More of an experience than a museum – Cutty Sark in Greenwich just outside Central London is very much a hands-on living memory of the golden age of British maritime history. If you’re aiming to get your kids engaged in history, it doesn’t get more exciting than this!
Cutty Sark’s fascinating history
We think of London as a well-connected city today with daily flights to almost every corner of the world. But London was pretty well linked up with the rest of the world back in the Victorian age as well. Cutty Sark was initially built for the China tea trade, bringing tea to London from Shanghai and Hong Kong.
Later the ship served the Australian wool trade transporting more than 45,000 bales to England’s textile factories during the industrial revolution. Cutty Sark took around 80 days to complete the voyage from Australia to London which might seem long, but it was the fastest ship in its day.
Cutty Sark is a delight for older kids as well as preschoolers to explore. Pretty much everything is hands-on, so you don’t need to worry about telling your kids off constantly. Within the hull of the ship (the ‘tween deck), you’ll find a number of interactive exhibitions which will keep the kids busy while they hopefully get the gist of the role that Cutty Sark played in the global trade.
Cutty Sark – all hands on deck
It’s out on the main deck you can get a real sense of the ship, and our kids had a blast running around exploring every corner.
Pretending to climb the ropes, going on the plank, visiting the master’s cabin and trying out the ship’s wheel – it’s a perfect place for pretend play. And there’s the amazing views of the Thames, Isle of Dogs and Canary Wharf and Greenwich city centre.
Highlights for kids
- Meeting Cutty Sark’s characters (weekends)
- Interactive elements on the ‘tween deck
- Climbing into the cabins, trying on the props
- Getting a sense of life on board
- Breathtaking view from below the ship
- Exploring the main deck role-playing with the kids
- Lifts for all decks making it easy for families with pushchairs
- Hands-on activities for kids from toddlers to teenagers
Cutty Sark from below
Last but not least it’s the dry dock under the hull of the ship where you’ll be able to see the whole structure of the ship floating above you. And just like the Jolly Roger pirate ship in the Peter Pan adventure, it’s actually floating – although just 11 feet in the air :-) Cutty Sark is a world-class attraction well-tailored to kids that should be on the shortlist for all families visiting London!
The best thing about Greenwich is that you have so many different activities within a fairly compact area. In close proximity to Cutty Sark, you have several attractions like Greenwich Market, National Maritime Museum and Old Royal Naval College (University of Greenwich today). In Greenwich Park, you’ll find a brilliant recently refurbished playground and on the top of the hill is the historic Royal Observatory. Note that if you’re planning to visit both Cutty Sark and the Royal Observatory you should buy a day-ticket which saves you 20% on the ticket price.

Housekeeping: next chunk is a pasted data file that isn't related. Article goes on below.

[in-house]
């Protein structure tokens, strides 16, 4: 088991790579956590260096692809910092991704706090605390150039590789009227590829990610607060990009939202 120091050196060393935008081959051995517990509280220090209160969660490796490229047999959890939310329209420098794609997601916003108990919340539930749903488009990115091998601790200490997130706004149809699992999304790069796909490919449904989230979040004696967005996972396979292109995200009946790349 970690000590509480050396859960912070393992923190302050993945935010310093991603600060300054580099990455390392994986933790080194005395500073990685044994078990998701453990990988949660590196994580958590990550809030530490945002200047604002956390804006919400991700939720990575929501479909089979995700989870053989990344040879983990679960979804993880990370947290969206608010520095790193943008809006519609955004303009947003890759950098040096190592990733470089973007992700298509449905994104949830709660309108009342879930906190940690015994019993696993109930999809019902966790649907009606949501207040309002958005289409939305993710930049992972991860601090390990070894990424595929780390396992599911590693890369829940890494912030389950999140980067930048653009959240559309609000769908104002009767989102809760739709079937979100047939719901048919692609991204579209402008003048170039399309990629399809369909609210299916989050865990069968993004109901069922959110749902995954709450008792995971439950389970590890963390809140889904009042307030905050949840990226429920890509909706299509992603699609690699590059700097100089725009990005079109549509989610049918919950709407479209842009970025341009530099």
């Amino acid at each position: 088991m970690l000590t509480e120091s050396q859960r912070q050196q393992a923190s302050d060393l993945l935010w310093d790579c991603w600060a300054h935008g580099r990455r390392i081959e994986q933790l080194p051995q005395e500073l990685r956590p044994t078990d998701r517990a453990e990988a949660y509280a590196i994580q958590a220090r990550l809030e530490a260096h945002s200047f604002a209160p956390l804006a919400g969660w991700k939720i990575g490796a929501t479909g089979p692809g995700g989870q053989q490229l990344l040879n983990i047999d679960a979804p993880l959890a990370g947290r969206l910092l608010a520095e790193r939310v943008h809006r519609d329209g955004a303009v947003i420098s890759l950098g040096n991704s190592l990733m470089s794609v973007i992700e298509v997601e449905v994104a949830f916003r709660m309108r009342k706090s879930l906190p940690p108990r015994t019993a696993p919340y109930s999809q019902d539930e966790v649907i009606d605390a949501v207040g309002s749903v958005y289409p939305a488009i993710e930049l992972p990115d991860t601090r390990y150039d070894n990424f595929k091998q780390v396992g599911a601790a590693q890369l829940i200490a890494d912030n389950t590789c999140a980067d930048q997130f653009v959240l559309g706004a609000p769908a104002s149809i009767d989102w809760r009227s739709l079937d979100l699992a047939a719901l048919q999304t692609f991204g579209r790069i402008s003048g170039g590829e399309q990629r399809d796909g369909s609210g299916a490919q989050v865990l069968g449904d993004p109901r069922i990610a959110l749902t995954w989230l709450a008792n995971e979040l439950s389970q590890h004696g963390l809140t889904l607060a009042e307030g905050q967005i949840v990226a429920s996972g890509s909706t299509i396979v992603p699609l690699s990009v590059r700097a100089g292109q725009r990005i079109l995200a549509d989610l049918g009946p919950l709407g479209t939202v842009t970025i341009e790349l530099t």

Suggested Greenwich walking route
This is more of a pick and choose walking route. You wouldn’t have time to experience all of the attractions in depth in a single day (especially not with kids) :-)
- Arrive by boat as the royals did back in the day by taking the Thames Clippers to Greenwich
- Experience the legendary tea clipper Cutty Sark
- Go to Greenwich Market, buy lunch for takeaway
- Walk among the imposing Old Royal College buildings
- Continue towards the park visiting the National Maritime Museum on the way
- After lunch go to the Greenwich Park Playground if you have kids
- Climb up the hill in Greenwich Park and visit the Royal Observatory
- Enjoy a show in the Peter Harrison Planetarium
- Continue towards the village of Blackheat where you’ll find plenty of pubs and restaurants to have dinner
- On your way back find a spot among Greenwich Park’s many brilliant viewpoints and enjoy the sunset
Other attractions nearby:
What’s so special about Cutty Sark?
It was one of the fastest cargo ships back in it’s day, but it’s also a surviving symbol of the British Empire and it’s mercantile power.
Is Cutty Sark suitable for young kids?
Yes, Cutty Sark is all about hands-on experiences for kids and is suitable for toddlers as well as school-age children.
What’s the best way to travel to see Cutty Sark?
Hop on one of the Thames Clipper catamarans going eastwards from Central London, and you’ll arrive at Greenwich Pier right next to Cutty Sark. Alternatively go by tube and DLR to Cutty Sark station.
Is Cutty Sark far outside of London?
Cutty Sark is located in Greenwich, which is a borough in Greater London.
Can I use a pram/stroller visiting Cutty Sark?
Yes, you can reach all the decks of the ship using a lift.
Is Cutty Sark wheelchair friendly?
Yes, the attraction has been described as incredibly accessible despite all the different decks and intricate spaces.
Is there a cafe at Cutty Sark?
Yes, you’ll be able to enjoy the Cutty Sark Cafe located below the copper hull of the ship.
Are there any good lunch options close to Cutty Sark?
There are several pubs and restaurants right next to the ship, and you also have Greenwich Market serving great street food not far away.
What else than Cutty Sark is great for kids in Greenwich?
The National Maritime Museum with several family-friendly galleries is a short walking distance away.
Is there a playground close to Cutty Sark?
Greenwich Park’s excellent playground is just a 10 minutes walk from the ship.